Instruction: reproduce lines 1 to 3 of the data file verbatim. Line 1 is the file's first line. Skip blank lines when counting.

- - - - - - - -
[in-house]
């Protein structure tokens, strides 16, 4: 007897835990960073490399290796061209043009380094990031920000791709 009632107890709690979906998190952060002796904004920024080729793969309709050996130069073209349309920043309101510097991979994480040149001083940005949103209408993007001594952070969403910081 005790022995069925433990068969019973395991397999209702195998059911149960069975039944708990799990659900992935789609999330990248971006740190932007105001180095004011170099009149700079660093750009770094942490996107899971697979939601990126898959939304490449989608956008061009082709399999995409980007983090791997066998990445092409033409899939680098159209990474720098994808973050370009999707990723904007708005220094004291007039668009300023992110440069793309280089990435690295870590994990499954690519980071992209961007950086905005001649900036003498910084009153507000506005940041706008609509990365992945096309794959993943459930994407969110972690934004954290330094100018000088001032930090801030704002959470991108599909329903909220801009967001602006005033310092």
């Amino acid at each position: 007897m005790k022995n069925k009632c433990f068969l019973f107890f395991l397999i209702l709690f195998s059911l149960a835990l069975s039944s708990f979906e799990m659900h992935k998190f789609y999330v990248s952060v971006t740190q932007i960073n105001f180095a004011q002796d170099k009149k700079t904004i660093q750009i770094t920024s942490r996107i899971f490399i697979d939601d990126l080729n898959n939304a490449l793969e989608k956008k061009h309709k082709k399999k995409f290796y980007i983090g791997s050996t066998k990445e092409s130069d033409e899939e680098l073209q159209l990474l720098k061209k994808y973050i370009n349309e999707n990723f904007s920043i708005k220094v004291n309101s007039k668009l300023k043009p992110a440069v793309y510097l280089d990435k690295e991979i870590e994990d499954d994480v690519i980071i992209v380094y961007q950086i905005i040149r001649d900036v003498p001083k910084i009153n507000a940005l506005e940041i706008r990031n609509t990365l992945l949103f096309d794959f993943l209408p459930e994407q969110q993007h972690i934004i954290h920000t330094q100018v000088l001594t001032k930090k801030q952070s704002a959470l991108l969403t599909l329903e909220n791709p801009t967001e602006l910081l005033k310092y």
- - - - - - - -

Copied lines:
[in-house]
């Protein structure tokens, strides 16, 4: 007897835990960073490399290796061209043009380094990031920000791709 009632107890709690979906998190952060002796904004920024080729793969309709050996130069073209349309920043309101510097991979994480040149001083940005949103209408993007001594952070969403910081 005790022995069925433990068969019973395991397999209702195998059911149960069975039944708990799990659900992935789609999330990248971006740190932007105001180095004011170099009149700079660093750009770094942490996107899971697979939601990126898959939304490449989608956008061009082709399999995409980007983090791997066998990445092409033409899939680098159209990474720098994808973050370009999707990723904007708005220094004291007039668009300023992110440069793309280089990435690295870590994990499954690519980071992209961007950086905005001649900036003498910084009153507000506005940041706008609509990365992945096309794959993943459930994407969110972690934004954290330094100018000088001032930090801030704002959470991108599909329903909220801009967001602006005033310092």
């Amino acid at each position: 007897m005790k022995n069925k009632c433990f068969l019973f107890f395991l397999i209702l709690f195998s059911l149960a835990l069975s039944s708990f979906e799990m659900h992935k998190f789609y999330v990248s952060v971006t740190q932007i960073n105001f180095a004011q002796d170099k009149k700079t904004i660093q750009i770094t920024s942490r996107i899971f490399i697979d939601d990126l080729n898959n939304a490449l793969e989608k956008k061009h309709k082709k399999k995409f290796y980007i983090g791997s050996t066998k990445e092409s130069d033409e899939e680098l073209q159209l990474l720098k061209k994808y973050i370009n349309e999707n990723f904007s920043i708005k220094v004291n309101s007039k668009l300023k043009p992110a440069v793309y510097l280089d990435k690295e991979i870590e994990d499954d994480v690519i980071i992209v380094y961007q950086i905005i040149r001649d900036v003498p001083k910084i009153n507000a940005l506005e940041i706008r990031n609509t990365l992945l949103f096309d794959f993943l209408p459930e994407q969110q993007h972690i934004i954290h920000t330094q100018v000088l001594t001032k930090k801030q952070s704002a959470l991108l969403t599909l329903e909220n791709p801009t967001e602006l910081l005033k310092y």